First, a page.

Thursday, October 2, 2008

The Cure of Crime...

I got this e-mail is long but a good message.
It came from Lubbock's Home & Family magazine.

The Cure of Crime is not the Electric Chair, it is the High Chair
Jonna Byars, PhD.

In his book, All Men are Brothers, Mahatma Gandhi said the following about instilling values in early childhood:
"We labor under a sort of superstition that the child has nothing to learn during the first five years of his life. On the contrary, the fact is that the child never learns in later life what it does in its first five years. The education of the child begins with conception".

Mother Teresa expressed similar sentiments when she received her Nobel Prize and was asked, "what can be done to promote world peace?" She replied, "go home and love your children." The importance of the first few years of a child's life cannot be overestimated. It is during these years that the foundation is laid for a child's ethics, morality, and value system.

There are times at home that I think my children could not be more defiant, rude, and unruly. I begin to envision them doing jail time as a teenager and wonder where I taught them wrong. Then I see them interact with others and take solace in the fact that they are (usually)back to their kind, loving selves. In trying to make sense of this, I consider the fact that kids who are happy and mentally healthy are more likely to misbehave with their parents than they are with lesser known people. This is because of the safety they feel with their parents. My children are secure in our relationship. They know I am not going anywhere.

A child learns to like himself and the world when he has been given approval and love the first five years of his life. When children like themselves, they are kind and have no desire to make others feel bad. When children feel good about themselves, it does not feel good to make others feel bad. I am sure you have noticed this same tendency with adults too.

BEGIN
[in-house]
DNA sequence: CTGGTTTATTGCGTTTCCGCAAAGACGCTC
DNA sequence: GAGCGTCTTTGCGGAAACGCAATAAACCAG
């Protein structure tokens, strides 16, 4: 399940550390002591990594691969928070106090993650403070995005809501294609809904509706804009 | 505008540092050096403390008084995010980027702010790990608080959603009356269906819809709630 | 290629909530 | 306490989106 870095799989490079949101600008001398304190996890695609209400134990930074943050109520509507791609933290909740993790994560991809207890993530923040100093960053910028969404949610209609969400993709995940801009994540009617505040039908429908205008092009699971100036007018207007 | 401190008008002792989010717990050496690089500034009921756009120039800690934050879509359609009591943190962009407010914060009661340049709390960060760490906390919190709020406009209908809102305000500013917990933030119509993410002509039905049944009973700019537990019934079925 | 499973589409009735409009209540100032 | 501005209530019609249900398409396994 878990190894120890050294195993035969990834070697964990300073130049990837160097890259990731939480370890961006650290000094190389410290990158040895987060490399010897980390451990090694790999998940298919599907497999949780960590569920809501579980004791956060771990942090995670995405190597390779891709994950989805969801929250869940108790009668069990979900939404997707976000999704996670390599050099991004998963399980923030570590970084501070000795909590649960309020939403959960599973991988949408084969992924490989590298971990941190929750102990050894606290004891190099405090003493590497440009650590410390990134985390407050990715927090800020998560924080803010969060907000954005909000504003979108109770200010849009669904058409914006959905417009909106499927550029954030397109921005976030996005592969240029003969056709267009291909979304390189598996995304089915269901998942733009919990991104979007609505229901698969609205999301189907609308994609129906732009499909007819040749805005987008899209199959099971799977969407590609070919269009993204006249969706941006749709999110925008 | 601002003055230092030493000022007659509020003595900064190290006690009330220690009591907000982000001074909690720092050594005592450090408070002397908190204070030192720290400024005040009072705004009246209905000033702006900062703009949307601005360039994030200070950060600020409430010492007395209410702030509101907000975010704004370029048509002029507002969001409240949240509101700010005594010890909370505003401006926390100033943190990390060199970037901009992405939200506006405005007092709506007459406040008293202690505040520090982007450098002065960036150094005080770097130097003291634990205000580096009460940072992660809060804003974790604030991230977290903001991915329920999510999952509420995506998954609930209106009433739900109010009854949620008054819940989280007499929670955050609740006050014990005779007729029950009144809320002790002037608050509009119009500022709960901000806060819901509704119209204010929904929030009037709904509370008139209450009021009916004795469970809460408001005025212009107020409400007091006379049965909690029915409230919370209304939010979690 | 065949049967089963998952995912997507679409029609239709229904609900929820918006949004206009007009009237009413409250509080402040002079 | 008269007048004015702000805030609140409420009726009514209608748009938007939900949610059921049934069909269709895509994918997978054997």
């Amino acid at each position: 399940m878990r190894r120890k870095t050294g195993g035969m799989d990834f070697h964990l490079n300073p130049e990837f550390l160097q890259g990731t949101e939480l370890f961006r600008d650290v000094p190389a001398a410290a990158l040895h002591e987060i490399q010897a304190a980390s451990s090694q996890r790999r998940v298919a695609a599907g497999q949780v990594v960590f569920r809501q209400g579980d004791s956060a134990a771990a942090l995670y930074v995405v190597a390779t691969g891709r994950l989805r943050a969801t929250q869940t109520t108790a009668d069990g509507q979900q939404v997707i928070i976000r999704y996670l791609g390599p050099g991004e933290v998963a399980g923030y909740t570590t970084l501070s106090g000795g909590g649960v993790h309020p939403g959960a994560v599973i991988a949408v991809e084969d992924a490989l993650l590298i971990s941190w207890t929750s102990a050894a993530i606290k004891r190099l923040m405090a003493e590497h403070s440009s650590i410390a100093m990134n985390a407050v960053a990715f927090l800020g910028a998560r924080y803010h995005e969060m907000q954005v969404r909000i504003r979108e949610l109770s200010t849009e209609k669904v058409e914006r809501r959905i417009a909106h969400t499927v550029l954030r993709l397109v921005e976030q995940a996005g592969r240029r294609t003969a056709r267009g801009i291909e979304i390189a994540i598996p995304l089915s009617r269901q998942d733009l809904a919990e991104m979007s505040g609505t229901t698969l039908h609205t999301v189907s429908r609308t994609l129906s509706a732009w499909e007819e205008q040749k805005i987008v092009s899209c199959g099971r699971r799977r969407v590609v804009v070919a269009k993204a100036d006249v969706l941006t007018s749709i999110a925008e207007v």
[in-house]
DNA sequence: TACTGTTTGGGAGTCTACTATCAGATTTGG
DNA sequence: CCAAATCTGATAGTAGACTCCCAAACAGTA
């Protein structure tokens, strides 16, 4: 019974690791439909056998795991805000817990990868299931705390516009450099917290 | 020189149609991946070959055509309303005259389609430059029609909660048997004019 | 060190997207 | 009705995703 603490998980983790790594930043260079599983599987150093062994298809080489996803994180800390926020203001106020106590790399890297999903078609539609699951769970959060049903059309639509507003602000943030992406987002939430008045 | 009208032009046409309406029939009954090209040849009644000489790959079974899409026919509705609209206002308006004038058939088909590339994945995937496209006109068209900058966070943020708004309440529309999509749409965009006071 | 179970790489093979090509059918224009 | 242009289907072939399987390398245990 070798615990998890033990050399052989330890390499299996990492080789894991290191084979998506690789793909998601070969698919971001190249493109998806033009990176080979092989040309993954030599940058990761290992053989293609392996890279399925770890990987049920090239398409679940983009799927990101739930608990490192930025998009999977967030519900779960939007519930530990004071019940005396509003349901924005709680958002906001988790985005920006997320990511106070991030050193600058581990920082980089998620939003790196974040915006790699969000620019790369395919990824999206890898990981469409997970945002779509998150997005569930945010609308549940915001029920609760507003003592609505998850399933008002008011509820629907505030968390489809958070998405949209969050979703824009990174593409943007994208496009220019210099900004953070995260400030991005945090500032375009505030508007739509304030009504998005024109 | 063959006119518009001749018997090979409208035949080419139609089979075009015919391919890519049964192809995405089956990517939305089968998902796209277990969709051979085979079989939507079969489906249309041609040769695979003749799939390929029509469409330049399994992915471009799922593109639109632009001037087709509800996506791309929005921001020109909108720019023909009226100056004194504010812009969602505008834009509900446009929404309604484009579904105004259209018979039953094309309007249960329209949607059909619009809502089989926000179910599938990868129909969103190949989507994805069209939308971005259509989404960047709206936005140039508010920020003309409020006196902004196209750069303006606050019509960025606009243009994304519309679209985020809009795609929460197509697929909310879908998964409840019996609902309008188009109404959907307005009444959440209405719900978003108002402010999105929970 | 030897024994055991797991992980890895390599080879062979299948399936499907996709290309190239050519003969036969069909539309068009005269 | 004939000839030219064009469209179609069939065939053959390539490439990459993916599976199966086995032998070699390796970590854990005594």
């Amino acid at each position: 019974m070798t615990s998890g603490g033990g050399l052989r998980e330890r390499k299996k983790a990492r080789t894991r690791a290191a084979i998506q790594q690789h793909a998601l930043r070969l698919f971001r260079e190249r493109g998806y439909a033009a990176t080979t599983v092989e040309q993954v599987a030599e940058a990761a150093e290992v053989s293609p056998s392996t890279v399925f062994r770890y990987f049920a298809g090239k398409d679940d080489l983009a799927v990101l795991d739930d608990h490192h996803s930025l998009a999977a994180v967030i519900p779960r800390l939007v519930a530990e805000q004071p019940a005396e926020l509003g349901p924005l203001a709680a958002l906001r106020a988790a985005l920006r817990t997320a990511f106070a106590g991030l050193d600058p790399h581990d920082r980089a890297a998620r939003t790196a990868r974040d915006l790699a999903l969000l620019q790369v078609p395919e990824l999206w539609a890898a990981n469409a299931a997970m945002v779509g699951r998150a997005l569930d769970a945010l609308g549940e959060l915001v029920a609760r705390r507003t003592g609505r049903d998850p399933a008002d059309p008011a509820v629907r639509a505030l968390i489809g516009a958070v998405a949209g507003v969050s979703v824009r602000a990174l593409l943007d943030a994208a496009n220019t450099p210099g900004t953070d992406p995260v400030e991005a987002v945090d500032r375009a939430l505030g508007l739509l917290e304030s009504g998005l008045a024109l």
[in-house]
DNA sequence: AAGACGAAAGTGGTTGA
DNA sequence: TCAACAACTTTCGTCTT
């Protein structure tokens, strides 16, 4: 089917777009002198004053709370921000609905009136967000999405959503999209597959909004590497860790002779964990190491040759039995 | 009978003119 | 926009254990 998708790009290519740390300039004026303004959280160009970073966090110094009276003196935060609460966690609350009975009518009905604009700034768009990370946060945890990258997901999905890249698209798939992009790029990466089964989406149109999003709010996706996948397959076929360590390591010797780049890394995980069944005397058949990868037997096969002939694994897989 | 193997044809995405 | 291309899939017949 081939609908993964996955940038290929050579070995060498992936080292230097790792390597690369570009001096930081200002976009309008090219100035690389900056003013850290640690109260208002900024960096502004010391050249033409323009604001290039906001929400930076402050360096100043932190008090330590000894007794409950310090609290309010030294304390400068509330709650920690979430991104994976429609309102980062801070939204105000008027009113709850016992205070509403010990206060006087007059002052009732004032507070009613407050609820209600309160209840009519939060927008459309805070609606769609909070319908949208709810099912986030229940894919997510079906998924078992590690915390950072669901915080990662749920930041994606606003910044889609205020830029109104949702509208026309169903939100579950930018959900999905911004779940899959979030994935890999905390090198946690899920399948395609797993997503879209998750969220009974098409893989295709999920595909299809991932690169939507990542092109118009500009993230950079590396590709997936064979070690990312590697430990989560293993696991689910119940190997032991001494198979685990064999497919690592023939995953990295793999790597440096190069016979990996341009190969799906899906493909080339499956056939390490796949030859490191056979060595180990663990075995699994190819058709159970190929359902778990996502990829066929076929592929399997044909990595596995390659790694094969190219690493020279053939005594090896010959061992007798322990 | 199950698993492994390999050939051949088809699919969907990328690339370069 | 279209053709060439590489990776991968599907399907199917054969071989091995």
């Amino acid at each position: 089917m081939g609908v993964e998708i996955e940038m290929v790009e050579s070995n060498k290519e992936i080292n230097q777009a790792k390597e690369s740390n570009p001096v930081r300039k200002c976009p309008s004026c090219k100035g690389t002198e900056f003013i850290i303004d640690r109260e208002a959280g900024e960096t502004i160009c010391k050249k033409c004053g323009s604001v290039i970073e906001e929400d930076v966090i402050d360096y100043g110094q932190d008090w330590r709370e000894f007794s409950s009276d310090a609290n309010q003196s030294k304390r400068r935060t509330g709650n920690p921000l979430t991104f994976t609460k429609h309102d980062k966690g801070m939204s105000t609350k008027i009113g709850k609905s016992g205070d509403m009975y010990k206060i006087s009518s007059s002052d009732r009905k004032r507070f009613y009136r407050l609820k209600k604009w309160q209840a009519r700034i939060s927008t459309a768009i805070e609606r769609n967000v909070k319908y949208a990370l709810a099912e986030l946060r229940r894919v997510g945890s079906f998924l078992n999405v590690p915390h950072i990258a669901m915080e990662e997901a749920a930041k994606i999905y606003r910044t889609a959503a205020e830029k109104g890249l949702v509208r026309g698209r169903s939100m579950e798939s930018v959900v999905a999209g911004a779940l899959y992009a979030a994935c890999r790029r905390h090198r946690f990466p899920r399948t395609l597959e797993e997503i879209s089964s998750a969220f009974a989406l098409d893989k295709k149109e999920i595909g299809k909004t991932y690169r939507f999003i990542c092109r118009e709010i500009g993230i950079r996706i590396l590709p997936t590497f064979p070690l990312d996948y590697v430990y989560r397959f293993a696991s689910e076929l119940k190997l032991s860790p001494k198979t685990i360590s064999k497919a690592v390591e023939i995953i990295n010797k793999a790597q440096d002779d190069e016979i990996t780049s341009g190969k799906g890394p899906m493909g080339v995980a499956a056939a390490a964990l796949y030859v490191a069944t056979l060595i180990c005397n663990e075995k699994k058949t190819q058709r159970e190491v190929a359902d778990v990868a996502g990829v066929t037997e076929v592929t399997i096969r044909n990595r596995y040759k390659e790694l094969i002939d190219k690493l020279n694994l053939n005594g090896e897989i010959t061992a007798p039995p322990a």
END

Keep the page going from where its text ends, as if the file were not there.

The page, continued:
If a child has not been given approval and love, they do not like themselves and therefore cannot like others and be kind to others. In extreme cases, children who are neglected or abused often fail to acquire this basic sense of trust and belonging that influences how they behave when they are older. They can be callous because no one has ever shown them enough of the caring and approval to put in their system. Children come to expect the world to be the way they have experienced it--whether that means cold and forbidding or warm and loving.

How does this approval and love come packaged? It is with unconditional positive regard. It is loving the child no matter what they do or say. Never withdrawing the safety they feel with you. In essence, it is seeing the child through God's eyes. This does not mean you do not discipline and correct their behavior. It simply means you show them, guide them, and model moral behavior. And this starts when the child is born.

In the end, the true test of a child's character is what appears when Mom or Dad are not around. A secure and loved child will display kindness, respect, and humanity (most of the time). They learned these as a very young child. It is who the child is. With a lot of love and patience, your child will grow up to feel happy and blessed - and want to help others rather than hurt them. And that is something to be proud of.

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